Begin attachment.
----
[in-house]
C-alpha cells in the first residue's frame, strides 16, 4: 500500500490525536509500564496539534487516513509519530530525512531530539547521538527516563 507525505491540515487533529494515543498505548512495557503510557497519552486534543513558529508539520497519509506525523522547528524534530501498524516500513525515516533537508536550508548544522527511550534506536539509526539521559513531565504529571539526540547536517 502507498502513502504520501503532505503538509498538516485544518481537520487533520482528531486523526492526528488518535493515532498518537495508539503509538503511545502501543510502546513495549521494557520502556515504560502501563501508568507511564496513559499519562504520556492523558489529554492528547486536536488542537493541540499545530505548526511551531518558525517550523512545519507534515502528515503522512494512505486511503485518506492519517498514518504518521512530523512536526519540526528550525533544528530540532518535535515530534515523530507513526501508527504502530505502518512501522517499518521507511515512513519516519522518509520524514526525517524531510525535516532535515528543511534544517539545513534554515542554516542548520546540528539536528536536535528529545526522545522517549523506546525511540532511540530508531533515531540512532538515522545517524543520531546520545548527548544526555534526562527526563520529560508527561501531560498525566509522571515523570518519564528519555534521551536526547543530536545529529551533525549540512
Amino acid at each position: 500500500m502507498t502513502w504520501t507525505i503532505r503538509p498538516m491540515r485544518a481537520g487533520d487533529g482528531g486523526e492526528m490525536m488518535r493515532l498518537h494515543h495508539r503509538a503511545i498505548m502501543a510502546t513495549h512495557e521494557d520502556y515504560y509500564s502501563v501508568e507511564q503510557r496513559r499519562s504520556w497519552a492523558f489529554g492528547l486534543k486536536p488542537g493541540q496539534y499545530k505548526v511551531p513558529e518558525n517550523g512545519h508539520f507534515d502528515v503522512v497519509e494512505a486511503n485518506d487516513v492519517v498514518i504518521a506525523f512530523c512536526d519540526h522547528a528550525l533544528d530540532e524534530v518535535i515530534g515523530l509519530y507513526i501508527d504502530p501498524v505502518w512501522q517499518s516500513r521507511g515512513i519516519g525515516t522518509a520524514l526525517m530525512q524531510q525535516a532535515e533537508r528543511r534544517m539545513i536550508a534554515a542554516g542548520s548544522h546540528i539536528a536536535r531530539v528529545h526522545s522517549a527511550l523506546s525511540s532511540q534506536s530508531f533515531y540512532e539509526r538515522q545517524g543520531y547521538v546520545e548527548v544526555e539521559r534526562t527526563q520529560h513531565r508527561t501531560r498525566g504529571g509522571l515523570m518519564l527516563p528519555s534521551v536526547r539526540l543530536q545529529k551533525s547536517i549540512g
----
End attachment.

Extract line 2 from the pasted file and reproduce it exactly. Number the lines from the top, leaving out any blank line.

C-alpha cells in the first residue's frame, strides 16, 4: 500500500490525536509500564496539534487516513509519530530525512531530539547521538527516563 507525505491540515487533529494515543498505548512495557503510557497519552486534543513558529508539520497519509506525523522547528524534530501498524516500513525515516533537508536550508548544522527511550534506536539509526539521559513531565504529571539526540547536517 502507498502513502504520501503532505503538509498538516485544518481537520487533520482528531486523526492526528488518535493515532498518537495508539503509538503511545502501543510502546513495549521494557520502556515504560502501563501508568507511564496513559499519562504520556492523558489529554492528547486536536488542537493541540499545530505548526511551531518558525517550523512545519507534515502528515503522512494512505486511503485518506492519517498514518504518521512530523512536526519540526528550525533544528530540532518535535515530534515523530507513526501508527504502530505502518512501522517499518521507511515512513519516519522518509520524514526525517524531510525535516532535515528543511534544517539545513534554515542554516542548520546540528539536528536536535528529545526522545522517549523506546525511540532511540530508531533515531540512532538515522545517524543520531546520545548527548544526555534526562527526563520529560508527561501531560498525566509522571515523570518519564528519555534521551536526547543530536545529529551533525549540512